Note: see session law sections for effective dates.
The definitions provided in this section apply to the terms used in this chapter.
"Citizen monitoring" means monitoring of surface water quality by individuals and nongovernmental organizations that is consistent with section 115.06, subdivision 4, and Pollution Control Agency guidance on monitoring procedures, quality assurance protocols, and data management.
"Clean Water Council" or "council" means the Clean Water Council created pursuant to section 114D.30, subdivision 1.
"Federal TMDL requirements" means the requirements of section 303(d) of the Clean Water Act, United States Code, title 33, section 1313(d), and associated regulations and guidance.
"Impaired water" means surface water that does not meet applicable water quality standards.
"Public agencies" means all state agencies, political subdivisions, joint powers organizations, and special purpose units of government with authority, responsibility, or expertise in protecting, restoring, or preserving the quality of surface waters, managing or planning for surface waters and related lands, or financing waters-related projects. Public agencies includes the University of Minnesota and other public education institutions.
"Restoration" means actions, including effectiveness monitoring, that are taken to achieve and maintain water quality standards for impaired waters in accordance with a TMDL that has been approved by the United States Environmental Protection Agency under federal TMDL requirements.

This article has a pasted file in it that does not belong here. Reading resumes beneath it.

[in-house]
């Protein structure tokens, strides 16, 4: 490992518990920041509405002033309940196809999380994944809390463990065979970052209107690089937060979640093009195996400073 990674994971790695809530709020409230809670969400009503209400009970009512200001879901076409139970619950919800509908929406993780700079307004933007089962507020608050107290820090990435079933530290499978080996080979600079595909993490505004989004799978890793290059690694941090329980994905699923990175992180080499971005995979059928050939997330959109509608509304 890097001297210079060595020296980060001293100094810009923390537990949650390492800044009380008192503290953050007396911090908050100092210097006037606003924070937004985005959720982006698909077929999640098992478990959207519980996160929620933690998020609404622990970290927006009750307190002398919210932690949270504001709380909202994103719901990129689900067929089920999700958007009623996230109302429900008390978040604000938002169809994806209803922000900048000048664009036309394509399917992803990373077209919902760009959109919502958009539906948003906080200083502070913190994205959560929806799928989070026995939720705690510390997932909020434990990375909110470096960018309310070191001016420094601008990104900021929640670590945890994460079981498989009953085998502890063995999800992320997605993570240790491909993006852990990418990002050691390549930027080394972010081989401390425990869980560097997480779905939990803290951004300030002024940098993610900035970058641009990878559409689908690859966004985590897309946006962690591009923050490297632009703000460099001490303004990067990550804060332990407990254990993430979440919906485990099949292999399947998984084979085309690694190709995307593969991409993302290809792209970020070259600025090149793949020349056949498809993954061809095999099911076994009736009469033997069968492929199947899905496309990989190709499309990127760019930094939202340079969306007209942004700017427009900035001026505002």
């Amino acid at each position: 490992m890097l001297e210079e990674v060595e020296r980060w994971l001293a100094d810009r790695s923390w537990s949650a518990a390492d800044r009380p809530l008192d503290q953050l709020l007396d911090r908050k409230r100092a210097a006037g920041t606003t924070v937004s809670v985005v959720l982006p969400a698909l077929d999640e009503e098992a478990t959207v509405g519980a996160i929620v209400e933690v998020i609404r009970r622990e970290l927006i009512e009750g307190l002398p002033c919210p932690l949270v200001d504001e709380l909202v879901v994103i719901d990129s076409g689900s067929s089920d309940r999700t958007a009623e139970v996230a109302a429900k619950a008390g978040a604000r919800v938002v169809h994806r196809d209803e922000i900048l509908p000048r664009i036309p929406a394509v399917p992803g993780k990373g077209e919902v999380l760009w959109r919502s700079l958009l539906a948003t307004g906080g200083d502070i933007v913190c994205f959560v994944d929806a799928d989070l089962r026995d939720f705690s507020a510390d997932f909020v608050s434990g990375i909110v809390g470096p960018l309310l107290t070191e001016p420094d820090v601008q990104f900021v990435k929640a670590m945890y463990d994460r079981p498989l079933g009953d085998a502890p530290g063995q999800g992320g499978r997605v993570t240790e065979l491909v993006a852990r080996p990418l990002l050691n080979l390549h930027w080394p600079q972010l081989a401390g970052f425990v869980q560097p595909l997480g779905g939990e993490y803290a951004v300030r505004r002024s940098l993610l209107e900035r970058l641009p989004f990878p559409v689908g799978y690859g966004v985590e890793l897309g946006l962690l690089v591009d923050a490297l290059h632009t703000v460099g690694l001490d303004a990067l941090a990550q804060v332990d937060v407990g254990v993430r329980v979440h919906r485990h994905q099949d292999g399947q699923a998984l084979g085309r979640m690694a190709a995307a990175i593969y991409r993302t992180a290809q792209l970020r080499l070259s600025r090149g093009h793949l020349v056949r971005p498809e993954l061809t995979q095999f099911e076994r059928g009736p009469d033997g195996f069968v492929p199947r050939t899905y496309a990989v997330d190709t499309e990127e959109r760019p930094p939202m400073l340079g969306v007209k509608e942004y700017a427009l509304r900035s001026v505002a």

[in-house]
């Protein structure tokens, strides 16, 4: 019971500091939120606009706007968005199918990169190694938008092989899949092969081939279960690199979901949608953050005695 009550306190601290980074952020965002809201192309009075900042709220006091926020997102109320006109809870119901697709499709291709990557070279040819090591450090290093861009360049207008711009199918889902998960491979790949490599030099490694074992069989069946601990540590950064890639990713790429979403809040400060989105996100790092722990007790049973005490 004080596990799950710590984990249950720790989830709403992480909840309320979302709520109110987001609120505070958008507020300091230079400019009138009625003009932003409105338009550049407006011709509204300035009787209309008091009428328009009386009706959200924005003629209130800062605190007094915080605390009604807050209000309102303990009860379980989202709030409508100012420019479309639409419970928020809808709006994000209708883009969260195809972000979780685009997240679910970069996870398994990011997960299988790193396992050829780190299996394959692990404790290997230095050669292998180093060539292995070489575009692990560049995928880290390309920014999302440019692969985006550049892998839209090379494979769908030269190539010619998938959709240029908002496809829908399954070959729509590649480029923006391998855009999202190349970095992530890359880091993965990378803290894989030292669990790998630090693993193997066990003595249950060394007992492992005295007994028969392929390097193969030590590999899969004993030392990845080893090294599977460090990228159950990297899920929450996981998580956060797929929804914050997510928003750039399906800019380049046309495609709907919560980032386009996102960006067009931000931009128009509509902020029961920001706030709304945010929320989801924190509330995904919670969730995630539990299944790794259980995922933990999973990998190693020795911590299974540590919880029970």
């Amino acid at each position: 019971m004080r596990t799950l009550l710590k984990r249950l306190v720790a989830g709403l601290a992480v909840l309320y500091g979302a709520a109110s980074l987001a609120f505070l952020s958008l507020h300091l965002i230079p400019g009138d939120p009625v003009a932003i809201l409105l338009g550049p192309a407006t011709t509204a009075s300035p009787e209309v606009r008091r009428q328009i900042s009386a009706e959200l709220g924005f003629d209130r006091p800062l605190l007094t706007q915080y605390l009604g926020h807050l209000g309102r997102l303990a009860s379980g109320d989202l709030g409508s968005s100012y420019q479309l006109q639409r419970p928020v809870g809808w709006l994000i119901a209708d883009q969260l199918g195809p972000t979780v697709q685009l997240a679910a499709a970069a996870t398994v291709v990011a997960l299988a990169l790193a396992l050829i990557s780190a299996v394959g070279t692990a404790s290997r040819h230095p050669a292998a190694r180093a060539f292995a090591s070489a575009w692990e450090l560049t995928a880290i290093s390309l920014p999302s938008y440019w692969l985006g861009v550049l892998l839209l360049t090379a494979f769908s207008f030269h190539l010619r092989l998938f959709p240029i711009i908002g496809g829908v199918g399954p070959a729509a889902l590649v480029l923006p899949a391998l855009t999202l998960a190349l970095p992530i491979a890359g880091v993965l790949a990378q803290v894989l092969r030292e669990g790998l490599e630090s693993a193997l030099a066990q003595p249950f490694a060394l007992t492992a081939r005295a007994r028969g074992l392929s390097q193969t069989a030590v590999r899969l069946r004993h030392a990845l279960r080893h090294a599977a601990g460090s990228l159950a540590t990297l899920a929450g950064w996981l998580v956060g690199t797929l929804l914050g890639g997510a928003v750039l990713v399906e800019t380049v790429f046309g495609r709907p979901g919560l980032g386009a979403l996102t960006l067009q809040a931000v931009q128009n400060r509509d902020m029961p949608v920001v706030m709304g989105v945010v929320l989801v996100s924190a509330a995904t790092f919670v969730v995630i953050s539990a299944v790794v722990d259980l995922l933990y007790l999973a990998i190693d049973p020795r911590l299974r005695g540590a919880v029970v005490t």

"Third-party TMDL" means a TMDL by the Pollution Control Agency that is developed in whole or in part by a qualified public agency other than the Pollution Control Agency consistent with the goals, policies, and priorities in section 114D.20.
"Total maximum daily load" or "TMDL" means a scientific study that contains a calculation of the maximum amount of a pollutant that may be introduced into a surface water and still ensure that applicable water quality standards for that water are restored and maintained. A TMDL also is the sum of the pollutant load allocations for all sources of the pollutant, including a wasteload allocation for point sources, a load allocation for nonpoint sources and natural background, an allocation for future growth of point and nonpoint sources, and a margin of safety to account for uncertainty about the relationship between pollutant loads and the quality of the receiving surface water. "Natural background" means characteristics of the water body resulting from the multiplicity of factors in nature, including climate and ecosystem dynamics, that affect the physical, chemical, or biological conditions in a water body, but does not include measurable and distinguishable pollution that is attributable to human activity or influence. A TMDL must take into account seasonal variations.
"TMDL implementation plan" means a document detailing restoration activities needed to meet the approved TMDL's pollutant load allocations for point and nonpoint sources.
"Water quality standards" for Minnesota surface waters are found in Minnesota Rules, chapters 7050 and 7052.
"Watershed restoration and protection strategy" or "WRAPS" means a document summarizing scientific studies of a major watershed no larger than a hydrologic unit code 8 including the physical, chemical, and biological assessment of the water quality of the watershed; identification of impairments and water bodies in need of protection; identification of biotic stressors and sources of pollution, both point and nonpoint; TMDLs for the impairments; and an implementation table containing strategies and actions designed to achieve and maintain water quality standards and goals.